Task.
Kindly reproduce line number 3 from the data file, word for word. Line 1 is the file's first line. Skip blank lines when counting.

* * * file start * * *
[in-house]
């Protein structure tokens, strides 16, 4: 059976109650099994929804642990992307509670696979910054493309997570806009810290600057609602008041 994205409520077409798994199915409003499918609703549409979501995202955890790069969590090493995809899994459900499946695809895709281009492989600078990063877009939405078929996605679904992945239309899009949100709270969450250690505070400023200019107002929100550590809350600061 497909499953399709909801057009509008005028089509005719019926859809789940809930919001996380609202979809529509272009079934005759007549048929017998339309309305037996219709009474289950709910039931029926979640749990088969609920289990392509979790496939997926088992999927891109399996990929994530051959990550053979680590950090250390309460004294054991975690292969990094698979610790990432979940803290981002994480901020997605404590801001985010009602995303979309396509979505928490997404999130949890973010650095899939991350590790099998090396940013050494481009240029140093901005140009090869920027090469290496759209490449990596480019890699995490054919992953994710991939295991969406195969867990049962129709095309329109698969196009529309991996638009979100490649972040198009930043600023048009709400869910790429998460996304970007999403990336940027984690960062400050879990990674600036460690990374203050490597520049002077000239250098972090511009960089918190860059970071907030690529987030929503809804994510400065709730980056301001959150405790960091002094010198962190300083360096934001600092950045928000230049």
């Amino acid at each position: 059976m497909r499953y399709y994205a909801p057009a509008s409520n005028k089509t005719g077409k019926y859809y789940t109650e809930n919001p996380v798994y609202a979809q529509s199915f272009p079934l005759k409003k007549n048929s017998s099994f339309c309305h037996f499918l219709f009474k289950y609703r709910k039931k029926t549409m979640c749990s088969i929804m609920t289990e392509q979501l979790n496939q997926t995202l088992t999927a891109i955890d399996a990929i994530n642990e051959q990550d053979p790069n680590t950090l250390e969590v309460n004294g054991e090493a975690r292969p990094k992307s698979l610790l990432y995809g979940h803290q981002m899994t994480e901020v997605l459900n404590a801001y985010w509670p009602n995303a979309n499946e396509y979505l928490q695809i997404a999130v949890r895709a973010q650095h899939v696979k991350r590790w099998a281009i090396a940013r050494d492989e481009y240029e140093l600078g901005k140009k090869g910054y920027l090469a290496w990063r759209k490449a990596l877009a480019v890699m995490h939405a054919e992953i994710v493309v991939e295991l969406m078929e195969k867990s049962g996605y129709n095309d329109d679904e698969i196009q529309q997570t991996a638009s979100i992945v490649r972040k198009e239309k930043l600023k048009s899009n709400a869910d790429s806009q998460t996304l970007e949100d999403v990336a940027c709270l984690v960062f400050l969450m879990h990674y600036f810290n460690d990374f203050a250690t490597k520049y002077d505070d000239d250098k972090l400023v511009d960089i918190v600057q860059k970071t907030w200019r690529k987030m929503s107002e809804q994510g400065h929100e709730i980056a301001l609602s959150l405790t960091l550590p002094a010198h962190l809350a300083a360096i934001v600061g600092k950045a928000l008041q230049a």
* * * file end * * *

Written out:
């Amino acid at each position: 059976m497909r499953y399709y994205a909801p057009a509008s409520n005028k089509t005719g077409k019926y859809y789940t109650e809930n919001p996380v798994y609202a979809q529509s199915f272009p079934l005759k409003k007549n048929s017998s099994f339309c309305h037996f499918l219709f009474k289950y609703r709910k039931k029926t549409m979640c749990s088969i929804m609920t289990e392509q979501l979790n496939q997926t995202l088992t999927a891109i955890d399996a990929i994530n642990e051959q990550d053979p790069n680590t950090l250390e969590v309460n004294g054991e090493a975690r292969p990094k992307s698979l610790l990432y995809g979940h803290q981002m899994t994480e901020v997605l459900n404590a801001y985010w509670p009602n995303a979309n499946e396509y979505l928490q695809i997404a999130v949890r895709a973010q650095h899939v696979k991350r590790w099998a281009i090396a940013r050494d492989e481009y240029e140093l600078g901005k140009k090869g910054y920027l090469a290496w990063r759209k490449a990596l877009a480019v890699m995490h939405a054919e992953i994710v493309v991939e295991l969406m078929e195969k867990s049962g996605y129709n095309d329109d679904e698969i196009q529309q997570t991996a638009s979100i992945v490649r972040k198009e239309k930043l600023k048009s899009n709400a869910d790429s806009q998460t996304l970007e949100d999403v990336a940027c709270l984690v960062f400050l969450m879990h990674y600036f810290n460690d990374f203050a250690t490597k520049y002077d505070d000239d250098k972090l400023v511009d960089i918190v600057q860059k970071t907030w200019r690529k987030m929503s107002e809804q994510g400065h929100e709730i980056a301001l609602s959150l405790t960091l550590p002094a010198h962190l809350a300083a360096i934001v600061g600092k950045a928000l008041q230049a």